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I wound up hiking Mt. Brandon by accident. But it is an accident in the same way a traveler stumbles on ruins he didn’t know he was looking for. On Ireland’s Dingle Peninsula, they say you don’t get lost, you discover. And wherever you go, someone has been there before, walking.

So it was with me. While meandering along Slea Head Drive, stopping to take in the coastal views and ruins, I passed the sign for Mt. Brandon. It was late afternoon, still lots of daylight left. No need to return to Dingle just yet. So I turned around and followed the sign to the foot of the mountain.

All day I saw it looming over the peninsula, snow on its flanks, peak in the clouds, a presence. At the trailhead, the gentle slope looked enticing. I could start walking up the trail right now, I thought, the way people have done for hundreds of years.

I came to Dingle because of a book I read many years ago. Honey from Stone: A Naturalist’s Search for God, by Chet Raymo. In eight essays, named for the canonical hours, the author tries to reconcile the many evidences of historical faith on the peninsula with the findings of modern science. He looks deep into geological time on the Dingle coastline, ponders early Christian and pre-Christian ruins, tells the tales of the land, and goes stargazing. Through it all, he walks and walks, and these meditative hikes stayed with me. More… “Climbing Brandon”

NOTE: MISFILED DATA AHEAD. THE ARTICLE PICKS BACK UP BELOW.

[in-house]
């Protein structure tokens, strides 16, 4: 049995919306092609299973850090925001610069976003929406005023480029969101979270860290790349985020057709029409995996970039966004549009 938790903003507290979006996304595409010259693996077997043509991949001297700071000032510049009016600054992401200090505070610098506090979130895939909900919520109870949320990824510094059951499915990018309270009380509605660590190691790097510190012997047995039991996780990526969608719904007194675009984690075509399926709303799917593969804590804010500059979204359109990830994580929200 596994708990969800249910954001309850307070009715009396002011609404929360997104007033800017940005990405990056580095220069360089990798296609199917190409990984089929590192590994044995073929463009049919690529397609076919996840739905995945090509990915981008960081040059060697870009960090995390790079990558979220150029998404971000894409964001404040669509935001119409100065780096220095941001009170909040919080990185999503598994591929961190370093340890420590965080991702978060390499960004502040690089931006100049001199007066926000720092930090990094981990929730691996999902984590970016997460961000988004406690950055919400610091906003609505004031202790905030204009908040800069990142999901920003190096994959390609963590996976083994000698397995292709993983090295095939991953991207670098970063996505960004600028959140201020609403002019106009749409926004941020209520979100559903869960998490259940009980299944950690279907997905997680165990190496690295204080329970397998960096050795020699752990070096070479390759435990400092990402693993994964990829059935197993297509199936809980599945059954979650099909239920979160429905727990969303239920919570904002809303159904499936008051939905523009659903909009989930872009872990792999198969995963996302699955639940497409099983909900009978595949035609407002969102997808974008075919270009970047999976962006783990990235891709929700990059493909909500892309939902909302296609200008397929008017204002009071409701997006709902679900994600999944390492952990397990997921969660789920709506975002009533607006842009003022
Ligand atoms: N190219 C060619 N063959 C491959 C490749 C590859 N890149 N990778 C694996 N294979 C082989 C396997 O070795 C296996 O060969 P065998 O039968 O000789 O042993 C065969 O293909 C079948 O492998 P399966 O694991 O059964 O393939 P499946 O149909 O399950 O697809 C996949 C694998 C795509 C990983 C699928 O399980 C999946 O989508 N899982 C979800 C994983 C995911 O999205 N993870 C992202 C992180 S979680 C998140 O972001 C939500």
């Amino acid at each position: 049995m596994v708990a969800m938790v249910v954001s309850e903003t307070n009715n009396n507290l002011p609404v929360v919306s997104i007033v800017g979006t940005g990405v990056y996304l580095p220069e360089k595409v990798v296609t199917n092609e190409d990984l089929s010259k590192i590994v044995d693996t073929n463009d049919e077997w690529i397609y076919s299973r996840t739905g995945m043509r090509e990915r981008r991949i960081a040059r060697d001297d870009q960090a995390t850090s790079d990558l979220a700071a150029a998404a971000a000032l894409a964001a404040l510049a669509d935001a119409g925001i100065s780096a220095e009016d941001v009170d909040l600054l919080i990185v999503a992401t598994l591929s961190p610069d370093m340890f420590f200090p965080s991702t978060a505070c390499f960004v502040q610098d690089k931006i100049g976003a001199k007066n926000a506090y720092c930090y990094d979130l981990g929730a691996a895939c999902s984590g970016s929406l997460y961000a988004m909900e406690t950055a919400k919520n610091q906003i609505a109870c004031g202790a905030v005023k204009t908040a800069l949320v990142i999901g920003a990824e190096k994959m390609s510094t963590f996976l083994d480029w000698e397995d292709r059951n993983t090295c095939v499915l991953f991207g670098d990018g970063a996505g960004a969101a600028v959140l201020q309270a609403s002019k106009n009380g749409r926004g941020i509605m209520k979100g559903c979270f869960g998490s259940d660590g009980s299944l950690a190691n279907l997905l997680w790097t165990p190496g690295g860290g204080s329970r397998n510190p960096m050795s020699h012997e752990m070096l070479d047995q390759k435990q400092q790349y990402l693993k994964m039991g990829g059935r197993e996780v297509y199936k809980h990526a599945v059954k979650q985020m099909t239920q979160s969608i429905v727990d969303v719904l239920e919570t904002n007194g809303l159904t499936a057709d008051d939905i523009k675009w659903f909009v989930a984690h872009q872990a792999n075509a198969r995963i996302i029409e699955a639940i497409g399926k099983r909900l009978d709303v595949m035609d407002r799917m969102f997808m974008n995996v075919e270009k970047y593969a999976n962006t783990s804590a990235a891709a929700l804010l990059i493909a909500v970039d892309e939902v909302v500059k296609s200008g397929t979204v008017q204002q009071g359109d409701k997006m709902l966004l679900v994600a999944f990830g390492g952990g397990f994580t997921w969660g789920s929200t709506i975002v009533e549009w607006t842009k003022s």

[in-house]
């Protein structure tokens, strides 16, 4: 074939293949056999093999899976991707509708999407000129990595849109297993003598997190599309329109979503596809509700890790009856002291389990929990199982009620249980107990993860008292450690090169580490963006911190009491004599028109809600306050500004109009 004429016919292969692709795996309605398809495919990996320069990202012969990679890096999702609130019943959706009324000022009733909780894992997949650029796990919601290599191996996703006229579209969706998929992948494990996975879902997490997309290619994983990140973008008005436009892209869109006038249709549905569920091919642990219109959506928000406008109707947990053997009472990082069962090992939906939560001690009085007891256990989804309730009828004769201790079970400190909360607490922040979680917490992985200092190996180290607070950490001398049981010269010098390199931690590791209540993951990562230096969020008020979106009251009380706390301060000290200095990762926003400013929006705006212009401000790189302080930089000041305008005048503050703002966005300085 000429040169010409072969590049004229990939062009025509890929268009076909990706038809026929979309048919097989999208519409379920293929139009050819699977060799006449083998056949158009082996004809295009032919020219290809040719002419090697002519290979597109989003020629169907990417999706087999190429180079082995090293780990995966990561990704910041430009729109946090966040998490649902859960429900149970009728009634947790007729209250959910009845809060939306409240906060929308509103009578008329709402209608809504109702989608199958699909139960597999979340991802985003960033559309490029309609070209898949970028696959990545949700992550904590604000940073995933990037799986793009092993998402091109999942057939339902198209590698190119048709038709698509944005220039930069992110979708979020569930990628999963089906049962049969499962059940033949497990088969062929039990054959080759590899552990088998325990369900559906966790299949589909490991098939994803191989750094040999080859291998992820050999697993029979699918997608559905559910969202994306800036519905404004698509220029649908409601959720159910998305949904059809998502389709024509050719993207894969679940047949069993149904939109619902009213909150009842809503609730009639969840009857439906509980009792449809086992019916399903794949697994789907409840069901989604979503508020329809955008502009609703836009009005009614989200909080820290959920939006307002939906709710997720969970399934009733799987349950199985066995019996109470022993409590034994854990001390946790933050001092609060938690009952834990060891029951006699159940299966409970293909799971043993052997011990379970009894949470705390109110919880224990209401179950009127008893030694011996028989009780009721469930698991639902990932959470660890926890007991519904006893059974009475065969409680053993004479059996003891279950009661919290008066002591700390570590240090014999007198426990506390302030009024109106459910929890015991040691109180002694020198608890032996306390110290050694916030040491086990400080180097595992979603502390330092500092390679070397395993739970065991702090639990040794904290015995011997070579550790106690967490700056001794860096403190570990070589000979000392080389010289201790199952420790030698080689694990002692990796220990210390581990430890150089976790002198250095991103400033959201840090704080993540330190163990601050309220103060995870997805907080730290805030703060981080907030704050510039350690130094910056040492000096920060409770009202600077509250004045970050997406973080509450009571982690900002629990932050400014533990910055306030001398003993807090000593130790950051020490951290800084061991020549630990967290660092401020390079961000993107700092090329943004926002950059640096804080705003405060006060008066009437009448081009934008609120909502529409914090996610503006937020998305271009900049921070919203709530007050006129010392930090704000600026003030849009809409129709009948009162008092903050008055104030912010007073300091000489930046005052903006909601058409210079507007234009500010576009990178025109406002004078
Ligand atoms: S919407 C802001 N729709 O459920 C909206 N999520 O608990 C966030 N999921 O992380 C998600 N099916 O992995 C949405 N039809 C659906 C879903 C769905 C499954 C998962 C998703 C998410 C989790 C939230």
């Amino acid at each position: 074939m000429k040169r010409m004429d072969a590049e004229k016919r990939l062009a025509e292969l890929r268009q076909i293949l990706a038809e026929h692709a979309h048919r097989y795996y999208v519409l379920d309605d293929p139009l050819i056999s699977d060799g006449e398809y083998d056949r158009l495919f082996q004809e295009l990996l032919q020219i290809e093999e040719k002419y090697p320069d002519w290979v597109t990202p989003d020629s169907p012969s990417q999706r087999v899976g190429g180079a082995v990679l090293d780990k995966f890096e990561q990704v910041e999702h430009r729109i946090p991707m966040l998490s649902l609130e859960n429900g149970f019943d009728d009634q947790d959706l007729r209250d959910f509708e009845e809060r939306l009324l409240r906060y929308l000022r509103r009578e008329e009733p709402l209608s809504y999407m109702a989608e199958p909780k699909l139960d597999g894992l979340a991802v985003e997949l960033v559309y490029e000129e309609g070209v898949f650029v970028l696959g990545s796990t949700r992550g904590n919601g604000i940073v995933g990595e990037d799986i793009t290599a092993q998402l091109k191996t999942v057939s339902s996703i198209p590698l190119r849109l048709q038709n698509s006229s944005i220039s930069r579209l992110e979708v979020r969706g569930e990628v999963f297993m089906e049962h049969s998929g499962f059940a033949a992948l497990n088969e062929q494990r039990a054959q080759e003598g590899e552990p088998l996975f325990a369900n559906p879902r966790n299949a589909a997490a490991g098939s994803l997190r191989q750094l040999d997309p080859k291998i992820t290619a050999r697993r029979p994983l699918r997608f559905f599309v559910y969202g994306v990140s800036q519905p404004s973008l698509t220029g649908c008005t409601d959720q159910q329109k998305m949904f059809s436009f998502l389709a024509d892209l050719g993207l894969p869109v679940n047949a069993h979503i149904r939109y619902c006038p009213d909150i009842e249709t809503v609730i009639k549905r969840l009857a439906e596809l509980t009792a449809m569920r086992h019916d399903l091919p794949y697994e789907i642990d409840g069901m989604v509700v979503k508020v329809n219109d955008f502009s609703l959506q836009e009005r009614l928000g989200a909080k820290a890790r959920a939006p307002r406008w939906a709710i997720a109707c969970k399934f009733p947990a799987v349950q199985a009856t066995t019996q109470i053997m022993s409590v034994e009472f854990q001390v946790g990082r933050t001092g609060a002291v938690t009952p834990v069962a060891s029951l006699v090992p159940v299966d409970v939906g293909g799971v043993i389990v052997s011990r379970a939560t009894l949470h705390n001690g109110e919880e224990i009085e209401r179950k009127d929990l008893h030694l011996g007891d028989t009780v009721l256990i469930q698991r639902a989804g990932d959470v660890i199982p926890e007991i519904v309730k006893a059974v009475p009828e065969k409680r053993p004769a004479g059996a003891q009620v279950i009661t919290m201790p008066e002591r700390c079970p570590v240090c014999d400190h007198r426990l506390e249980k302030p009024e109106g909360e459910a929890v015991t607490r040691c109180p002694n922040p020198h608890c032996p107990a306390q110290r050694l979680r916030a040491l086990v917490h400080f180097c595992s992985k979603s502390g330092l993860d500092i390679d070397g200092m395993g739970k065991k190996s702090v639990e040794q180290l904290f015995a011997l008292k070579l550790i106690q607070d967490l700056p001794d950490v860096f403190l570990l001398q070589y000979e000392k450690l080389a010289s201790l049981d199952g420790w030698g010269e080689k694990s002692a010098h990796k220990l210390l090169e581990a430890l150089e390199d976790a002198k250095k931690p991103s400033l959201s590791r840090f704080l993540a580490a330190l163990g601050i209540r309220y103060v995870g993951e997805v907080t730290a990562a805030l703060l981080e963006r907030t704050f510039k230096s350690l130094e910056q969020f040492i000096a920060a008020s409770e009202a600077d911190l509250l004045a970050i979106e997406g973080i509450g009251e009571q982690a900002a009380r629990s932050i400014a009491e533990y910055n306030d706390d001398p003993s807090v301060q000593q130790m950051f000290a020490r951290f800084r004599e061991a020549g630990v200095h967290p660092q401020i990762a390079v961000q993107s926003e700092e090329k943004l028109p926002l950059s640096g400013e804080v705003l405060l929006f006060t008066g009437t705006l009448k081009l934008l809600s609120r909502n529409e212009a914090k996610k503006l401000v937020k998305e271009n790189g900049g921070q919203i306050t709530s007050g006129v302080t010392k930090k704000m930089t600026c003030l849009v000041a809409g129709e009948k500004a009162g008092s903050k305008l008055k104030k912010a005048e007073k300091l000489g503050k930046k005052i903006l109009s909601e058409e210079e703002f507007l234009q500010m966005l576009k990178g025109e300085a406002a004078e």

Daniel Hudon, originally from Canada, is an adjunct lecturer in math, astronomy, and physics. He is the author of two books of nonfiction: a humorous intro to the universe, called The Bluffer’s Guide to the Cosmos and a lyrical prose compendium designed to raise awareness about the biodiversity crisis, called Brief Eulogies for Lost Animals: An Extinction ReaderHe likes to go hiking and kayaking and to dance the Argentine tango. He can be found online at danielhudon.com @daniel_hudon, and in Boston, MA.

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A few years back, while I was driving through the States, I passed a hitchhiker holding a sign that read “Hiking for Beer.” This abstruse notice made me wonder. Was he offering drivers beer for their service or if this were the goal of his trip — to hitchhike in search of the best beer across America — did he hope motorists would empathize with his mission? But I also got this idea in my head: I could hike, too, but proper hiking…for beer. 

Noah Lederman writes the travel blog Somewhere Or Bust. His travel stories have appeared in the Boston Globe, Chicago Sun-Times, the Economist, and elsewhere. He is completing a memoir about an unusual year-long journey with a surfboard. Follow him on Twitter @SomewhereOrBust